Announced M&A volumes of $38.8 billion were down 45% from the prior week. Completed M&A volumes of $72.8 billion improved by 38% from the prior week.
Sandler O’Neill’s Weekly M&A Trends:
Equity markets were mixed on light volume in the shortened holiday week
- The S&P 500 declined by 0.5% and the Russell 2000 growth index rose by 1% in the week. In 2Q12, the S&P 500 declined by 3.3% and the Russell 2000 growth index declined by 4.1%.
- Average daily U.S. equity trading volumes declined 21.6% in the week as volumes were light due to the July 4 holiday. 2Q12 volumes were flat with the 1Q12 weekly average. Average daily U.S. volumes reflect the total number of shares traded on Tape A, Tape B, and Tape C in millions.
- Equity mutual funds experienced net outflows of $1.1 billion in the week according to ICI data (on a one week lag). Flows into equity funds have been positive in two of the previous five weeks, after being negative in twelve of the prior thirteen weeks. In total, Equity mutual funds experienced net outflows of $22 billion in 2Q12. This is more than double the amount of net outflows experienced in 1Q12, but below the $80.7 billion net outflows in 3Q11.
- Volatility, measured by the average CBOE VIX, declined by 11.7% to 17, and the DB currency VIX rose slightly by 0.5% to 9.7.
Completed M&A was strong while capital raising and announced M&A activity levels were relatively soft
- Equity underwriting volumes of $4.1 billion declined by 66% from the prior week’s level. 2Q12 equity underwriting volumes averaged 20% below the 1Q12 weekly average level. While there were no IPOs priced in the week, two companies (Kayak Software Corp. and Palo Alto Networks Inc.) are scheduled to price their IPOs next week. Fender Musical Instruments Corp. also filed the terms of its IPO, though according to the Wall Street Journal, investor meetings have yet to start.
- Corporate debt underwriting volumes of $40.5 billion declined by 29% from the prior week. 2Q12 corporate debt underwriting volumes averaged 34% below the seasonally strong 1Q12 weekly average.
- Announced M&A volumes of $38.8 billion declined by 45% from the prior week. 2Q12 announced M&A volumes averaged 7% above the 1Q12 weekly average.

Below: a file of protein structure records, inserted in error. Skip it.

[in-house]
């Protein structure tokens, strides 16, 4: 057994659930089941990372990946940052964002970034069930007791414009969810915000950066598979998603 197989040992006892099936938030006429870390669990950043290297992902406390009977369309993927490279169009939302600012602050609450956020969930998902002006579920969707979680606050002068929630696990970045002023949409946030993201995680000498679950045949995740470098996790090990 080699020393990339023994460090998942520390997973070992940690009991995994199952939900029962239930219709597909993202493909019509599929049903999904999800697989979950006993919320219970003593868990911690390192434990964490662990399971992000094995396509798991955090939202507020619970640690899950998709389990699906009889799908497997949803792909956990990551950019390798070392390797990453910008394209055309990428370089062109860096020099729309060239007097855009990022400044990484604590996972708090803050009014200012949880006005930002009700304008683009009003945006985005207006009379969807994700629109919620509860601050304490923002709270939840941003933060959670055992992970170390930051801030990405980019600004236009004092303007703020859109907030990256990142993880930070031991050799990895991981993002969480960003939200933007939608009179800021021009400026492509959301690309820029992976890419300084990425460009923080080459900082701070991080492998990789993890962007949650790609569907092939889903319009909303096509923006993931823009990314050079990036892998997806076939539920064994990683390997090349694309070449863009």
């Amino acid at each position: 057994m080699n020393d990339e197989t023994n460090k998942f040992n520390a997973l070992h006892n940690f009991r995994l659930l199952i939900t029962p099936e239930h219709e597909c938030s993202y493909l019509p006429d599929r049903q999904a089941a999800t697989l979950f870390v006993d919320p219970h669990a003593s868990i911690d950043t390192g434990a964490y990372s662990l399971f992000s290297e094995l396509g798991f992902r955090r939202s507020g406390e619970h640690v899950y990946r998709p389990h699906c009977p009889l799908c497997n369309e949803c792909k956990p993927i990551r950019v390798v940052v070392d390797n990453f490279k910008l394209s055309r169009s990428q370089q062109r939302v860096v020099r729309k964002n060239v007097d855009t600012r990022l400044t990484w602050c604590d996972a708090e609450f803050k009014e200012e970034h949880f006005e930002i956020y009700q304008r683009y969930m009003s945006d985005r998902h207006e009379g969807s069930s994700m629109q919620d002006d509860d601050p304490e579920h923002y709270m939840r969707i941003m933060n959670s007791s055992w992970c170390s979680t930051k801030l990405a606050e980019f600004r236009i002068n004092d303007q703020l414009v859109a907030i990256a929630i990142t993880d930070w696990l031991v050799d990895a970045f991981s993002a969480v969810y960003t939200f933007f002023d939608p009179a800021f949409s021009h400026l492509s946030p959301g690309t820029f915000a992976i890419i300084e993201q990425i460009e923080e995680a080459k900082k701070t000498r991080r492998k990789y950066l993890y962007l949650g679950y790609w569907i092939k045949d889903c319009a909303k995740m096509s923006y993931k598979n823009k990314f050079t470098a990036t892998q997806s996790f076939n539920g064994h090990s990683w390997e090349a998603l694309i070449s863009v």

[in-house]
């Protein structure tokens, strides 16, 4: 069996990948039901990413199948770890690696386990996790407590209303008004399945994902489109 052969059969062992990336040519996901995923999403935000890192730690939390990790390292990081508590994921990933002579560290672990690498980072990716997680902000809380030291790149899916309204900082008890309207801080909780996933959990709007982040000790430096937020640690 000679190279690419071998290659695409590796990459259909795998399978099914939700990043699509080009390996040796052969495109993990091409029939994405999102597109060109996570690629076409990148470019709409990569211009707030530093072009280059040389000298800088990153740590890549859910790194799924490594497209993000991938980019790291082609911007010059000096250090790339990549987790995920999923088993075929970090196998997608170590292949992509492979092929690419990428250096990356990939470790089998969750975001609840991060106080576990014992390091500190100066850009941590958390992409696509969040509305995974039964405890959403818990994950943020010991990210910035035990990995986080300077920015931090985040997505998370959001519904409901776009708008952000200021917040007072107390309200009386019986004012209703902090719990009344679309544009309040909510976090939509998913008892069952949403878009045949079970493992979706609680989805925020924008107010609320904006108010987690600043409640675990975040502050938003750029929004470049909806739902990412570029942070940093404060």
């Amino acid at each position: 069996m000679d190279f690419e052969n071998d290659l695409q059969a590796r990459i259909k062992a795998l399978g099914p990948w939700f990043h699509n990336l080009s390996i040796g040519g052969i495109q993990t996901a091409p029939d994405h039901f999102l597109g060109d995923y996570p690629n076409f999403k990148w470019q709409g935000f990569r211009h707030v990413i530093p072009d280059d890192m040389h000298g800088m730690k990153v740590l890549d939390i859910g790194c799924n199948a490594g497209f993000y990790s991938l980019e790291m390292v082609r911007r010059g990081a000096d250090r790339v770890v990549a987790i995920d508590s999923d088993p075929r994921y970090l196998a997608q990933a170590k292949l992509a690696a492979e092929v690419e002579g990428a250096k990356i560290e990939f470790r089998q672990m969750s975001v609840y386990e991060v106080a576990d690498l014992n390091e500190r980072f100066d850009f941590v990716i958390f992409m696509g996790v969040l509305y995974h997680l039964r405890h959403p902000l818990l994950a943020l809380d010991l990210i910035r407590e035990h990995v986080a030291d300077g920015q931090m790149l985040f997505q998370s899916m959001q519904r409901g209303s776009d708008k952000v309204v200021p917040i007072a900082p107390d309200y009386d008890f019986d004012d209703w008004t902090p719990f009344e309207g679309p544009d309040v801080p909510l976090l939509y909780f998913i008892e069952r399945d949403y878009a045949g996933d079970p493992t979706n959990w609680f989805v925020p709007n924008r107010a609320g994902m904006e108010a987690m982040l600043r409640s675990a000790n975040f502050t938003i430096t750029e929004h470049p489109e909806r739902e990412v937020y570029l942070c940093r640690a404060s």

- Completed M&A volumes of $72.8 billion improved by 38% from the prior week. 2Q12 completed M&A volumes averaged 27% above the 1Q12 weekly average. A notable deal to close in the week was Duke Energy Corp.’s acquisition of Progress Energy Inc. for $25.6 billion.
FICC markets were also a bit weaker on low volume
- The Merrill Lynch high yield corporate bond spread (Merrill Lynch High Yield Corporate Bond Index less the 10-year treasury) widened (deteriorated) by 10 bps in the week to 621 bps. The spread had tightened (improved) for four consecutive weeks prior to this week and had tightened (improved) by 68 bps in June alone. However, in 2Q12, the index widened (deteriorated) by 62 bps.
- The CDX investment grade index (IG18) widened (deteriorated) by 1 bp in the week to 113 bps. The index widened (deteriorated) by 26 bps in 2Q12.
- The Markit iTraxx 5-year SovX Western Europe Index, which tracks Western European sovereign debt CDS (cost of insuring against default), rose (deteriorated) by 0.6% in the week, after declining (improving) for four consecutive weeks prior to this week. While the index rose (deteriorated) by 5% in 2Q12, the index declined (improved) by 14% in June alone, after rising (deteriorating) by 20% in May.
- Daily average bond trading volumes declined by 50% from the prior week. In 2Q12, volumes averaged 14% below the seasonally strong 1Q12 in the quarter. In the week, average investment grade bond volumes declined by 50%, average high yield bond volumes declined by 53%, and average convertible bond volumes declined by 43%.
- The AAA ABX-HE rose by 1.1% and the CMBX rose by 0.1% in the week.
- The trade-weighted U.S. Dollar Index (DXY) rose by 1.7% in the week while the Commodity Research Board Index (CRB) rose by 1%.
- The TED spread (3-month U.S. Treasuries vs. 3-month LIBOR), which is an indicator of perceived default risk, rose (deteriorated) by 1 bp in the week to 39 bps. The TED spread remains materially below the 464 bps reached during the peak of the 08-09′ credit crisis.